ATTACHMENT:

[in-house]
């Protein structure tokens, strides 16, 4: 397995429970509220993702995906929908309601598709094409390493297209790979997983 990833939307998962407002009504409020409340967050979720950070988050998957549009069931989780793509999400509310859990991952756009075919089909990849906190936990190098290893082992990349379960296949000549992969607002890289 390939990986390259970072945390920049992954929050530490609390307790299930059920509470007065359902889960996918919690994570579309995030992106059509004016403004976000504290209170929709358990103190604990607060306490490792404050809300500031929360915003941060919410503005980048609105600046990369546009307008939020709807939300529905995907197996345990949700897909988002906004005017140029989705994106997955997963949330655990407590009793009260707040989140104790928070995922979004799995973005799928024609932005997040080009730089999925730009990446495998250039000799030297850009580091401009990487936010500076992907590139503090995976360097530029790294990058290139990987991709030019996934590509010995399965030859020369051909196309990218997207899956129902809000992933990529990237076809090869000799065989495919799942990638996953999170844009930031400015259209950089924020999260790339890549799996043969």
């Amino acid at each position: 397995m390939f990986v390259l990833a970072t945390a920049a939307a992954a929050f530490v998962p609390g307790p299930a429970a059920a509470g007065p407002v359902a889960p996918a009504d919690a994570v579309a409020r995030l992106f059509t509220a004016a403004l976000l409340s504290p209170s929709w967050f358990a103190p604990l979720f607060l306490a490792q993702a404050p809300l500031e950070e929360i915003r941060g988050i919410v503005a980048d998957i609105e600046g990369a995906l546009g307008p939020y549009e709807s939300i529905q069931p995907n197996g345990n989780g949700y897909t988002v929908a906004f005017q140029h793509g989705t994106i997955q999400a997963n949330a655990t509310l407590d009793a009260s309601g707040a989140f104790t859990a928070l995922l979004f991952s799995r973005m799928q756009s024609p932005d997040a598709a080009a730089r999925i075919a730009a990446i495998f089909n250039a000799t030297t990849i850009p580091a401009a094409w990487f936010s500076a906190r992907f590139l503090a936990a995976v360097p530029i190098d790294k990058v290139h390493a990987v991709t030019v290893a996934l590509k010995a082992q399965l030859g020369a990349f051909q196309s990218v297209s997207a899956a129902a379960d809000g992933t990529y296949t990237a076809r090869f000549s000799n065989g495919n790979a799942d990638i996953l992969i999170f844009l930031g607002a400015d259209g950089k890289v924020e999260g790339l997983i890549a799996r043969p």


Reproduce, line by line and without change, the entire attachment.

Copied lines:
[in-house]
């Protein structure tokens, strides 16, 4: 397995429970509220993702995906929908309601598709094409390493297209790979997983 990833939307998962407002009504409020409340967050979720950070988050998957549009069931989780793509999400509310859990991952756009075919089909990849906190936990190098290893082992990349379960296949000549992969607002890289 390939990986390259970072945390920049992954929050530490609390307790299930059920509470007065359902889960996918919690994570579309995030992106059509004016403004976000504290209170929709358990103190604990607060306490490792404050809300500031929360915003941060919410503005980048609105600046990369546009307008939020709807939300529905995907197996345990949700897909988002906004005017140029989705994106997955997963949330655990407590009793009260707040989140104790928070995922979004799995973005799928024609932005997040080009730089999925730009990446495998250039000799030297850009580091401009990487936010500076992907590139503090995976360097530029790294990058290139990987991709030019996934590509010995399965030859020369051909196309990218997207899956129902809000992933990529990237076809090869000799065989495919799942990638996953999170844009930031400015259209950089924020999260790339890549799996043969």
């Amino acid at each position: 397995m390939f990986v390259l990833a970072t945390a920049a939307a992954a929050f530490v998962p609390g307790p299930a429970a059920a509470g007065p407002v359902a889960p996918a009504d919690a994570v579309a409020r995030l992106f059509t509220a004016a403004l976000l409340s504290p209170s929709w967050f358990a103190p604990l979720f607060l306490a490792q993702a404050p809300l500031e950070e929360i915003r941060g988050i919410v503005a980048d998957i609105e600046g990369a995906l546009g307008p939020y549009e709807s939300i529905q069931p995907n197996g345990n989780g949700y897909t988002v929908a906004f005017q140029h793509g989705t994106i997955q999400a997963n949330a655990t509310l407590d009793a009260s309601g707040a989140f104790t859990a928070l995922l979004f991952s799995r973005m799928q756009s024609p932005d997040a598709a080009a730089r999925i075919a730009a990446i495998f089909n250039a000799t030297t990849i850009p580091a401009a094409w990487f936010s500076a906190r992907f590139l503090a936990a995976v360097p530029i190098d790294k990058v290139h390493a990987v991709t030019v290893a996934l590509k010995a082992q399965l030859g020369a990349f051909q196309s990218v297209s997207a899956a129902a379960d809000g992933t990529y296949t990237a076809r090869f000549s000799n065989g495919n790979a799942d990638i996953l992969i999170f844009l930031g607002a400015d259209g950089k890289v924020e999260g790339l997983i890549a799996r043969p």